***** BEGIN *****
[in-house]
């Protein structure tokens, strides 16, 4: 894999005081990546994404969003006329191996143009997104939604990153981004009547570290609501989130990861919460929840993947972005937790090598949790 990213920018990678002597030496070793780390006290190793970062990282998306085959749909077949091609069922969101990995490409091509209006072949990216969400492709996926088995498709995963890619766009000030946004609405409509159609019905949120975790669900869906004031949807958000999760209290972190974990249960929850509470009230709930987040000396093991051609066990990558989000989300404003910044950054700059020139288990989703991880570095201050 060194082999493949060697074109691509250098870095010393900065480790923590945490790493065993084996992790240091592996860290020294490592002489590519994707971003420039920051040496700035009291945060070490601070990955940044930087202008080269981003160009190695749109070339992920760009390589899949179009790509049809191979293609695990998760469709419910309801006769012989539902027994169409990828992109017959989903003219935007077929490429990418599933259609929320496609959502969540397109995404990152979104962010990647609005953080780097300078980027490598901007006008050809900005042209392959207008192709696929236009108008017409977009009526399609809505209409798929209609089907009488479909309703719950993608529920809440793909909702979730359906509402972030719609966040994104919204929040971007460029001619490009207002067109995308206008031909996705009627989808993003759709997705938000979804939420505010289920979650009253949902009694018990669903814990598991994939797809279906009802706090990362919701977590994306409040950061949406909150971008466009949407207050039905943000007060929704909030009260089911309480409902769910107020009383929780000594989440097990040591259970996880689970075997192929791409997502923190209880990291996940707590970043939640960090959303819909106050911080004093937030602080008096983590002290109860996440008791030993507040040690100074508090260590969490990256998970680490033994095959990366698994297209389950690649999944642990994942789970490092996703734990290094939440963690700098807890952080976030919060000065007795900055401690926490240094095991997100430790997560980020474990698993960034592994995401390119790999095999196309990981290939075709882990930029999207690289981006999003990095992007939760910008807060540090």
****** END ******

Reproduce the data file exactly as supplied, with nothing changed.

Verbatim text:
[in-house]
């Protein structure tokens, strides 16, 4: 894999005081990546994404969003006329191996143009997104939604990153981004009547570290609501989130990861919460929840993947972005937790090598949790 990213920018990678002597030496070793780390006290190793970062990282998306085959749909077949091609069922969101990995490409091509209006072949990216969400492709996926088995498709995963890619766009000030946004609405409509159609019905949120975790669900869906004031949807958000999760209290972190974990249960929850509470009230709930987040000396093991051609066990990558989000989300404003910044950054700059020139288990989703991880570095201050 060194082999493949060697074109691509250098870095010393900065480790923590945490790493065993084996992790240091592996860290020294490592002489590519994707971003420039920051040496700035009291945060070490601070990955940044930087202008080269981003160009190695749109070339992920760009390589899949179009790509049809191979293609695990998760469709419910309801006769012989539902027994169409990828992109017959989903003219935007077929490429990418599933259609929320496609959502969540397109995404990152979104962010990647609005953080780097300078980027490598901007006008050809900005042209392959207008192709696929236009108008017409977009009526399609809505209409798929209609089907009488479909309703719950993608529920809440793909909702979730359906509402972030719609966040994104919204929040971007460029001619490009207002067109995308206008031909996705009627989808993003759709997705938000979804939420505010289920979650009253949902009694018990669903814990598991994939797809279906009802706090990362919701977590994306409040950061949406909150971008466009949407207050039905943000007060929704909030009260089911309480409902769910107020009383929780000594989440097990040591259970996880689970075997192929791409997502923190209880990291996940707590970043939640960090959303819909106050911080004093937030602080008096983590002290109860996440008791030993507040040690100074508090260590969490990256998970680490033994095959990366698994297209389950690649999944642990994942789970490092996703734990290094939440963690700098807890952080976030919060000065007795900055401690926490240094095991997100430790997560980020474990698993960034592994995401390119790999095999196309990981290939075709882990930029999207690289981006999003990095992007939760910008807060540090």